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Rebellion June - November 1836     
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Seminole woman by George Catlin

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"A Seminole Woman," 1838 oil painting by George Catlin. Smithsonian American Art Museum.
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Over the summer and fall of 1836, while politicians in Washington debated the war and held anguished inquiries into the Army's failed tactics, the Seminoles enjoyed a hard-fought freedom. The Army could muster only limited engagements. For six months, officers failed almost entirely even to find the enemy. The Seminoles, meanwhile, remained ensconced in their inland fastnesses. Safely concealed, they planted crops, hunted game, and renewed family life in temporary camps and villages.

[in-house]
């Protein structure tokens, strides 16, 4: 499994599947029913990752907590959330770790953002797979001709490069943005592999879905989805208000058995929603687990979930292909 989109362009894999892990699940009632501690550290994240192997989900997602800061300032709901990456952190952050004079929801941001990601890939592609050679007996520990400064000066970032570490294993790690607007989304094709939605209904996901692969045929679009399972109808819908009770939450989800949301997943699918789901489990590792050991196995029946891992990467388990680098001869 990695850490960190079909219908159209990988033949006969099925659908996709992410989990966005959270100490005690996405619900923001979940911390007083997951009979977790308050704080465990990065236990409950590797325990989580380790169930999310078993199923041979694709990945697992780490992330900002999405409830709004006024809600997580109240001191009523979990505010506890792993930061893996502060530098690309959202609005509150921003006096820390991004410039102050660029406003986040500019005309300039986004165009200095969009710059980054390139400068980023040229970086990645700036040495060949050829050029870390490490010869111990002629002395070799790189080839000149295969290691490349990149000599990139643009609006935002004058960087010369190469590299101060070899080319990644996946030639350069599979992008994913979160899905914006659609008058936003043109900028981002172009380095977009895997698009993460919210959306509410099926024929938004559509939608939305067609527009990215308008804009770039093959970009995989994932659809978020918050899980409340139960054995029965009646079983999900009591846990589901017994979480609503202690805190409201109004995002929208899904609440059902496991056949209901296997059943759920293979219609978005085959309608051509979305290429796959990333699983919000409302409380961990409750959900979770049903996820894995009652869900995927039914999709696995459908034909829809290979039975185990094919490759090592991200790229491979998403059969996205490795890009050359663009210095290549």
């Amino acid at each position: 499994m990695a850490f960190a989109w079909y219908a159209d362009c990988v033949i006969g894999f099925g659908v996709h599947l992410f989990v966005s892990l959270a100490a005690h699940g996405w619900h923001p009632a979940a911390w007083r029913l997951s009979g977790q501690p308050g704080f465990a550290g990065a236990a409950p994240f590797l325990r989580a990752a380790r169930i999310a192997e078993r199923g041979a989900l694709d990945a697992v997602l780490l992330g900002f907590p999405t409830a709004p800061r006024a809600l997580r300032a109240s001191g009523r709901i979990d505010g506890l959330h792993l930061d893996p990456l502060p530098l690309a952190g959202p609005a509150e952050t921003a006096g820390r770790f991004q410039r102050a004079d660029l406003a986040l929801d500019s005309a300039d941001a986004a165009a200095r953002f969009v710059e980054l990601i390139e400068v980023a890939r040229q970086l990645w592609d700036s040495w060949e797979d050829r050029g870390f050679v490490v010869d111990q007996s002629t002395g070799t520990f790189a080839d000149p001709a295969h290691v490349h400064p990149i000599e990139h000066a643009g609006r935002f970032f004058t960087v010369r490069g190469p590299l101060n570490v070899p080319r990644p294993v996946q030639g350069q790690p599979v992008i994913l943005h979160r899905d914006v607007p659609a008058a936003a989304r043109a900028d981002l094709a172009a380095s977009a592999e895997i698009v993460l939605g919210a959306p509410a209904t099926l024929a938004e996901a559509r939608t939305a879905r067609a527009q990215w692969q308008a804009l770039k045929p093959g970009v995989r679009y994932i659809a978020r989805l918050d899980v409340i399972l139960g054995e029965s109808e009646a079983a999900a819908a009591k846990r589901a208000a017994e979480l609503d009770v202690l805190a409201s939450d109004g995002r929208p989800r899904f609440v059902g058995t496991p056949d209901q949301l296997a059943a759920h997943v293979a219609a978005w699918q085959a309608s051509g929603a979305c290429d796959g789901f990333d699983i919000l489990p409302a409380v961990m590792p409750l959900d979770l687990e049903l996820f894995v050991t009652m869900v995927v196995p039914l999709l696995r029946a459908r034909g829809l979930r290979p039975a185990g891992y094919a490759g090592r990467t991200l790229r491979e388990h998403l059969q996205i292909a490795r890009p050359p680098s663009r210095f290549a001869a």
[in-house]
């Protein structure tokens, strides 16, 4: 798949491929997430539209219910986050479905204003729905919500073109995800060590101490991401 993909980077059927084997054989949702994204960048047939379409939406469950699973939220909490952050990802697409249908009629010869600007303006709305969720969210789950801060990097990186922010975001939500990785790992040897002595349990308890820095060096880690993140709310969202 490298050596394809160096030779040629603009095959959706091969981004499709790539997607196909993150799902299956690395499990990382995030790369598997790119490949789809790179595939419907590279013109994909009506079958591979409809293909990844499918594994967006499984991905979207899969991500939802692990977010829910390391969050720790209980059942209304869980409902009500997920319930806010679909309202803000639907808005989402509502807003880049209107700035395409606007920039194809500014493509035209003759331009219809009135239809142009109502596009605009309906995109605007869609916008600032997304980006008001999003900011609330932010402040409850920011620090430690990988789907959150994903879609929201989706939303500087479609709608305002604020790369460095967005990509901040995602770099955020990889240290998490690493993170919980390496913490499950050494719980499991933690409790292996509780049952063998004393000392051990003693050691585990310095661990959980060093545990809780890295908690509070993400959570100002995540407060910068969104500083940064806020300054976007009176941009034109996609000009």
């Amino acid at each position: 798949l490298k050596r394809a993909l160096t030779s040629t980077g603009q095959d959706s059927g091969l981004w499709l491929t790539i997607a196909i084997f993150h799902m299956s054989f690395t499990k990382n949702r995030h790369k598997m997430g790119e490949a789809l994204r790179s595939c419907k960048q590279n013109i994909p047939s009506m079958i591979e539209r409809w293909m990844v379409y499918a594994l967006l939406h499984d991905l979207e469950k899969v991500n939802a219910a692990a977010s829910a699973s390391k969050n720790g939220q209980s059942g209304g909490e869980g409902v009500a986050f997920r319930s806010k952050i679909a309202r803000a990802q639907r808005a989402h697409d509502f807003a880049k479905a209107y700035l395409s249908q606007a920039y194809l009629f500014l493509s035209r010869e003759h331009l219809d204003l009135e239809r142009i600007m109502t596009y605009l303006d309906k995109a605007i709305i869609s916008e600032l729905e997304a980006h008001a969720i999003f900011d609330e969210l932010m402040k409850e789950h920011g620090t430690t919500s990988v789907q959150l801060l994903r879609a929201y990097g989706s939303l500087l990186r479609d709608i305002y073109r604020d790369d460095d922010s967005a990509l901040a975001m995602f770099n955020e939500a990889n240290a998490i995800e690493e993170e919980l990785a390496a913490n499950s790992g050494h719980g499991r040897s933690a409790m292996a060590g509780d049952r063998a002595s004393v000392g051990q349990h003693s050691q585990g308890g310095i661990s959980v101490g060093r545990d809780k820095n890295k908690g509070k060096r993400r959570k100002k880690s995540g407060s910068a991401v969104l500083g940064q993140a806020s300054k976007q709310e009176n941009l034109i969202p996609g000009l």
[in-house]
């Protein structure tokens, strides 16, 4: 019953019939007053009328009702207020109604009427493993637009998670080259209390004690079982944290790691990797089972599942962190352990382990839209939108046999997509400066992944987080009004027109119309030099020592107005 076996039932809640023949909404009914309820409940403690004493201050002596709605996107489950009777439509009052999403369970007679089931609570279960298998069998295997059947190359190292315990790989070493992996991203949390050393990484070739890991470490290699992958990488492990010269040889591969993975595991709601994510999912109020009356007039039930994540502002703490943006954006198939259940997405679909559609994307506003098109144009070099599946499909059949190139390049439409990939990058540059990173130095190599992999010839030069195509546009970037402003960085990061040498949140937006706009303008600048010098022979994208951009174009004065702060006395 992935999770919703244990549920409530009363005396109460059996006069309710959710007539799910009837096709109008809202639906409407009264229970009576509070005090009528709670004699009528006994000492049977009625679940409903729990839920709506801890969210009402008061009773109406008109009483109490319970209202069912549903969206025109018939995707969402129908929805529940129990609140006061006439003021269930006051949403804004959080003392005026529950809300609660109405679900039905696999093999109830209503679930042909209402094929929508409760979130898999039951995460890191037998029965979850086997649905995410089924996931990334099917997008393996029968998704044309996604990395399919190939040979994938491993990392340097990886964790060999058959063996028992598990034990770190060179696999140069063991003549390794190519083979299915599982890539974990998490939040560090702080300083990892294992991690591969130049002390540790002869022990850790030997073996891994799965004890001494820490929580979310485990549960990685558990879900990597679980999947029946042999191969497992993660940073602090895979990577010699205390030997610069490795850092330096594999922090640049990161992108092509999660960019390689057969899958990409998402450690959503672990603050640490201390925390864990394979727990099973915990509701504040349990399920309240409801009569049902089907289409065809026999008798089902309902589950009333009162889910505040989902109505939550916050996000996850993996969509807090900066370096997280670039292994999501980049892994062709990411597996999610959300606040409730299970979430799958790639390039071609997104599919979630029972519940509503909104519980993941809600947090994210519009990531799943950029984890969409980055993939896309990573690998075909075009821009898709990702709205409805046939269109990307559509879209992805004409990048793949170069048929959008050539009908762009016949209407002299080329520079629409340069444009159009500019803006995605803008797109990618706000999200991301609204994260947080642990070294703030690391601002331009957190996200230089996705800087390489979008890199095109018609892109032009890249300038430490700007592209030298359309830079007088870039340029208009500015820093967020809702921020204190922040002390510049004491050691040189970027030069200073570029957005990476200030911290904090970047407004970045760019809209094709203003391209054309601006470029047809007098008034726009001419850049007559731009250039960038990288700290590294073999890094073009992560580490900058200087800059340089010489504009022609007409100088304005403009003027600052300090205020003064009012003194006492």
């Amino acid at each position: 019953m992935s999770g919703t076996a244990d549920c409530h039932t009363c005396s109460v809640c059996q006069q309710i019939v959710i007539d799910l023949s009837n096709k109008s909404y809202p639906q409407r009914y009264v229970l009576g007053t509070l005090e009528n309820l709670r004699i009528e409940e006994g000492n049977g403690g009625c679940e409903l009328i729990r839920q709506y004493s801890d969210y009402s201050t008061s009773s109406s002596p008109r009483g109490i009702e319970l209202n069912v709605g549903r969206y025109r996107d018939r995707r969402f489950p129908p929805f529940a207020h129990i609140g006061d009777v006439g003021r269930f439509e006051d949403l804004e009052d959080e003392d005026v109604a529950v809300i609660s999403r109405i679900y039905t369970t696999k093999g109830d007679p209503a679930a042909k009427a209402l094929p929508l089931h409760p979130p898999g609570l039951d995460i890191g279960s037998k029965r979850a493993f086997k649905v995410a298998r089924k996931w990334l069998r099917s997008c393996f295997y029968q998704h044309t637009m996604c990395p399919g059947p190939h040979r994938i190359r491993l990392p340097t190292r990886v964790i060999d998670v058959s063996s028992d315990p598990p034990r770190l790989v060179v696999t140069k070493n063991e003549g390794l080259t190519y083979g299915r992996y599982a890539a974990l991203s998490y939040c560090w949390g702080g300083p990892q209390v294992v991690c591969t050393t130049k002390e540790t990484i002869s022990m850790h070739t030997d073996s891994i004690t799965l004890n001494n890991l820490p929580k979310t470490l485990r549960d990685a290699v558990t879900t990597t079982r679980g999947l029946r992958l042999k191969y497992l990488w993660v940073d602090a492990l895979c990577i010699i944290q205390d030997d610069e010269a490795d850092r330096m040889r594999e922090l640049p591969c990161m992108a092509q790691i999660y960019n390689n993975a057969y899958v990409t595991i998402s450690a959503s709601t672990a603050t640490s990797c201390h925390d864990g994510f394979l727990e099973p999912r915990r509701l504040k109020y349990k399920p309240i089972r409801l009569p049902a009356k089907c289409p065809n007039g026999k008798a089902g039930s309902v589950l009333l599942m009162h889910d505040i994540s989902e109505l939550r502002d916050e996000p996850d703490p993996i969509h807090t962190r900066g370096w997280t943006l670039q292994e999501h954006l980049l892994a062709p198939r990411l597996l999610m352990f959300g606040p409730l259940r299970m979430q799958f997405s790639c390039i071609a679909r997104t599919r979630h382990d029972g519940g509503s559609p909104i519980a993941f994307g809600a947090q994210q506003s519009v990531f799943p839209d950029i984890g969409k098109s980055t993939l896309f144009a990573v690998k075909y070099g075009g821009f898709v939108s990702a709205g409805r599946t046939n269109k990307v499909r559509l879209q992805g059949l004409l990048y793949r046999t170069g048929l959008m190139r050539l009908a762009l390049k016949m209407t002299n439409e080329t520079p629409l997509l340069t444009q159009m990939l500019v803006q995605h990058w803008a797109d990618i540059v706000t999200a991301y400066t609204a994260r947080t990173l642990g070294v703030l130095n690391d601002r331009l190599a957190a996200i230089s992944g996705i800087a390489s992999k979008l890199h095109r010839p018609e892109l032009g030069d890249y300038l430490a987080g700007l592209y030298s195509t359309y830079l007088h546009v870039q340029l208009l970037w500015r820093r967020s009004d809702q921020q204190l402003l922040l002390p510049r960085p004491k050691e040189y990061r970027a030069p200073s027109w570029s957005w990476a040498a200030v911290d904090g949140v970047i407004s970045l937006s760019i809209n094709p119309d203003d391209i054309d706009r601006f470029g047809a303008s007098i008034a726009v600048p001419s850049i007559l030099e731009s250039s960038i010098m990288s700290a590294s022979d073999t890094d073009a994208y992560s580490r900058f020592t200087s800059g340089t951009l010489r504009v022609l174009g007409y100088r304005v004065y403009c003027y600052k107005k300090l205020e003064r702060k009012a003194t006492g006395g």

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Sources: Mahon 159-89.
Part 2, War: Outline  l  Images
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 Trail Narrative
 + Prologue
 + Background: 1693-1812
 + Early Years: 1812-1832
 - War: 1832-1838
+ Prelude to War
+ Revenge
spacer spacer War Erupts
"Massacre"
Withlacoochee
Key Actors
Florida
Slave Uprising
Army Response
National Mood
Distractions
Seminole Success
+ Deceit
+ Liberty or Death
 + Exile: 1838-1850
 + Freedom: 1850-1882
 + Legacy & Conclusion